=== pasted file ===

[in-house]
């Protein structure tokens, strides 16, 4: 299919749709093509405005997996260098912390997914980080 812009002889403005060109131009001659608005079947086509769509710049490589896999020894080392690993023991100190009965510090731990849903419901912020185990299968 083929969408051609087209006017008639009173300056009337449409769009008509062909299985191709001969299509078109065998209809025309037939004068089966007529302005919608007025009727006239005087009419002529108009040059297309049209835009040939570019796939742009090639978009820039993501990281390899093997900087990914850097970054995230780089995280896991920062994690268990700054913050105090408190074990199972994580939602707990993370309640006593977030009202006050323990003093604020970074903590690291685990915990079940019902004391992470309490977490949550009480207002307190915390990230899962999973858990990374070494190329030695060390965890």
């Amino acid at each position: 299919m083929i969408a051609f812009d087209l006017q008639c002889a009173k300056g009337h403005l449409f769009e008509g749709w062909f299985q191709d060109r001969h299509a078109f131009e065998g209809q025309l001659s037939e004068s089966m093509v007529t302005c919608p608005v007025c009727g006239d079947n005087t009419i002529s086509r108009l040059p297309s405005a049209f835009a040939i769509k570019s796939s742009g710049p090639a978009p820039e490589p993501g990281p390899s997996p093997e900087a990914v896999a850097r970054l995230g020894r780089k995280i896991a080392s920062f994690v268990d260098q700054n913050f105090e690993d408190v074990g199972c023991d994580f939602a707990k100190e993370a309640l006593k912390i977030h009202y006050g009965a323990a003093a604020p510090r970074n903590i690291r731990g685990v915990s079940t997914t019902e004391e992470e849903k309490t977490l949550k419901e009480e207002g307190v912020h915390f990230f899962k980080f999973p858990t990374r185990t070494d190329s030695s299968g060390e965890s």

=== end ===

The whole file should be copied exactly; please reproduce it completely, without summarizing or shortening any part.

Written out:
[in-house]
């Protein structure tokens, strides 16, 4: 299919749709093509405005997996260098912390997914980080 812009002889403005060109131009001659608005079947086509769509710049490589896999020894080392690993023991100190009965510090731990849903419901912020185990299968 083929969408051609087209006017008639009173300056009337449409769009008509062909299985191709001969299509078109065998209809025309037939004068089966007529302005919608007025009727006239005087009419002529108009040059297309049209835009040939570019796939742009090639978009820039993501990281390899093997900087990914850097970054995230780089995280896991920062994690268990700054913050105090408190074990199972994580939602707990993370309640006593977030009202006050323990003093604020970074903590690291685990915990079940019902004391992470309490977490949550009480207002307190915390990230899962999973858990990374070494190329030695060390965890």
């Amino acid at each position: 299919m083929i969408a051609f812009d087209l006017q008639c002889a009173k300056g009337h403005l449409f769009e008509g749709w062909f299985q191709d060109r001969h299509a078109f131009e065998g209809q025309l001659s037939e004068s089966m093509v007529t302005c919608p608005v007025c009727g006239d079947n005087t009419i002529s086509r108009l040059p297309s405005a049209f835009a040939i769509k570019s796939s742009g710049p090639a978009p820039e490589p993501g990281p390899s997996p093997e900087a990914v896999a850097r970054l995230g020894r780089k995280i896991a080392s920062f994690v268990d260098q700054n913050f105090e690993d408190v074990g199972c023991d994580f939602a707990k100190e993370a309640l006593k912390i977030h009202y006050g009965a323990a003093a604020p510090r970074n903590i690291r731990g685990v915990s079940t997914t019902e004391e992470e849903k309490t977490l949550k419901e009480e207002g307190v912020h915390f990230f899962k980080f999973p858990t990374r185990t070494d190329s030695s299968g060390e965890s």